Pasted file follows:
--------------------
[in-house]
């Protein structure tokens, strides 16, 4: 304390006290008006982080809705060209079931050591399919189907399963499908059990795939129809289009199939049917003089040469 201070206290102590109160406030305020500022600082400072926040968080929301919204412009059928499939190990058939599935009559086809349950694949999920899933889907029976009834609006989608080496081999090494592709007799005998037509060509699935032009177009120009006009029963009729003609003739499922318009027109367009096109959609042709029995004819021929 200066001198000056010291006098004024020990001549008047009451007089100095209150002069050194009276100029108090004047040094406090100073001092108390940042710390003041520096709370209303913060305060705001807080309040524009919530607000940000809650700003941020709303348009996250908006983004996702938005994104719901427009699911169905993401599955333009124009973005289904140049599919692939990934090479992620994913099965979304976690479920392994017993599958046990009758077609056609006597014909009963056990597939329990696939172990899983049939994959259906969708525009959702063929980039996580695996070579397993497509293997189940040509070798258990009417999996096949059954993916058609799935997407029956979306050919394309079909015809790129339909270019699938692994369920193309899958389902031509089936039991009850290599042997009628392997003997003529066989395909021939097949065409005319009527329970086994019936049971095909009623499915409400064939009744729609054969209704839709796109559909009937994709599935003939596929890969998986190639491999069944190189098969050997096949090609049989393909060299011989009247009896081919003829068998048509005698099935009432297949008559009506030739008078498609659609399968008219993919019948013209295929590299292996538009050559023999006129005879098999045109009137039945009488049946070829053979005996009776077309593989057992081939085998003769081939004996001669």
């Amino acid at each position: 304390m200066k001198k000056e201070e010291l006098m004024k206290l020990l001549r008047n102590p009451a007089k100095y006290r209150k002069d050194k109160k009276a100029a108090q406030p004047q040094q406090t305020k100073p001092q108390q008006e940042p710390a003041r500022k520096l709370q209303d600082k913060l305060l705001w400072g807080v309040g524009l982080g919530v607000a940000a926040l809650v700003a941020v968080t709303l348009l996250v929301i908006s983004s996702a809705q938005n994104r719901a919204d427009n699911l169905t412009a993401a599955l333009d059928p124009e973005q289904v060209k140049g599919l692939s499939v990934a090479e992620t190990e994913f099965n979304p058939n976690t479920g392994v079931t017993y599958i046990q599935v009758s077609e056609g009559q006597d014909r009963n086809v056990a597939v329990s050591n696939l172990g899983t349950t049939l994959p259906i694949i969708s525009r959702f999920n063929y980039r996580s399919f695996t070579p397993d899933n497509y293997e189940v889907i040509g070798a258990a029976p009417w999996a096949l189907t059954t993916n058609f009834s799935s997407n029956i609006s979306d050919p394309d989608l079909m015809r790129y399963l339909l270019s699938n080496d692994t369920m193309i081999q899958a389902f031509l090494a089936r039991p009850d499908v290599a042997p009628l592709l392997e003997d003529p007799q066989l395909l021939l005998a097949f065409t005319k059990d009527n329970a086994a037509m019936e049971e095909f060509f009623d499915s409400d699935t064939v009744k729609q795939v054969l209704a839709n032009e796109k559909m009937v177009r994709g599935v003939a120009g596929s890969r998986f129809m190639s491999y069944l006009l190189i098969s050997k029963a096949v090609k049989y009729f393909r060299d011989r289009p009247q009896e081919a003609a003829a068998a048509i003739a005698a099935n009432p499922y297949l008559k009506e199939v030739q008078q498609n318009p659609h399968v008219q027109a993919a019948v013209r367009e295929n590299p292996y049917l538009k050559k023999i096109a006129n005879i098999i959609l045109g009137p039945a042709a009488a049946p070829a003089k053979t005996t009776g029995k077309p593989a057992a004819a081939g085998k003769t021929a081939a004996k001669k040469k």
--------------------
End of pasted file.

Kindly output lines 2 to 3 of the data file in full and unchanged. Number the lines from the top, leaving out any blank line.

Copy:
């Protein structure tokens, strides 16, 4: 304390006290008006982080809705060209079931050591399919189907399963499908059990795939129809289009199939049917003089040469 201070206290102590109160406030305020500022600082400072926040968080929301919204412009059928499939190990058939599935009559086809349950694949999920899933889907029976009834609006989608080496081999090494592709007799005998037509060509699935032009177009120009006009029963009729003609003739499922318009027109367009096109959609042709029995004819021929 200066001198000056010291006098004024020990001549008047009451007089100095209150002069050194009276100029108090004047040094406090100073001092108390940042710390003041520096709370209303913060305060705001807080309040524009919530607000940000809650700003941020709303348009996250908006983004996702938005994104719901427009699911169905993401599955333009124009973005289904140049599919692939990934090479992620994913099965979304976690479920392994017993599958046990009758077609056609006597014909009963056990597939329990696939172990899983049939994959259906969708525009959702063929980039996580695996070579397993497509293997189940040509070798258990009417999996096949059954993916058609799935997407029956979306050919394309079909015809790129339909270019699938692994369920193309899958389902031509089936039991009850290599042997009628392997003997003529066989395909021939097949065409005319009527329970086994019936049971095909009623499915409400064939009744729609054969209704839709796109559909009937994709599935003939596929890969998986190639491999069944190189098969050997096949090609049989393909060299011989009247009896081919003829068998048509005698099935009432297949008559009506030739008078498609659609399968008219993919019948013209295929590299292996538009050559023999006129005879098999045109009137039945009488049946070829053979005996009776077309593989057992081939085998003769081939004996001669």
């Amino acid at each position: 304390m200066k001198k000056e201070e010291l006098m004024k206290l020990l001549r008047n102590p009451a007089k100095y006290r209150k002069d050194k109160k009276a100029a108090q406030p004047q040094q406090t305020k100073p001092q108390q008006e940042p710390a003041r500022k520096l709370q209303d600082k913060l305060l705001w400072g807080v309040g524009l982080g919530v607000a940000a926040l809650v700003a941020v968080t709303l348009l996250v929301i908006s983004s996702a809705q938005n994104r719901a919204d427009n699911l169905t412009a993401a599955l333009d059928p124009e973005q289904v060209k140049g599919l692939s499939v990934a090479e992620t190990e994913f099965n979304p058939n976690t479920g392994v079931t017993y599958i046990q599935v009758s077609e056609g009559q006597d014909r009963n086809v056990a597939v329990s050591n696939l172990g899983t349950t049939l994959p259906i694949i969708s525009r959702f999920n063929y980039r996580s399919f695996t070579p397993d899933n497509y293997e189940v889907i040509g070798a258990a029976p009417w999996a096949l189907t059954t993916n058609f009834s799935s997407n029956i609006s979306d050919p394309d989608l079909m015809r790129y399963l339909l270019s699938n080496d692994t369920m193309i081999q899958a389902f031509l090494a089936r039991p009850d499908v290599a042997p009628l592709l392997e003997d003529p007799q066989l395909l021939l005998a097949f065409t005319k059990d009527n329970a086994a037509m019936e049971e095909f060509f009623d499915s409400d699935t064939v009744k729609q795939v054969l209704a839709n032009e796109k559909m009937v177009r994709g599935v003939a120009g596929s890969r998986f129809m190639s491999y069944l006009l190189i098969s050997k029963a096949v090609k049989y009729f393909r060299d011989r289009p009247q009896e081919a003609a003829a068998a048509i003739a005698a099935n009432p499922y297949l008559k009506e199939v030739q008078q498609n318009p659609h399968v008219q027109a993919a019948v013209r367009e295929n590299p292996y049917l538009k050559k023999i096109a006129n005879i098999i959609l045109g009137p039945a042709a009488a049946p070829a003089k053979t005996t009776g029995k077309p593989a057992a004819a081939g085998k003769t021929a081939a004996k001669k040469k």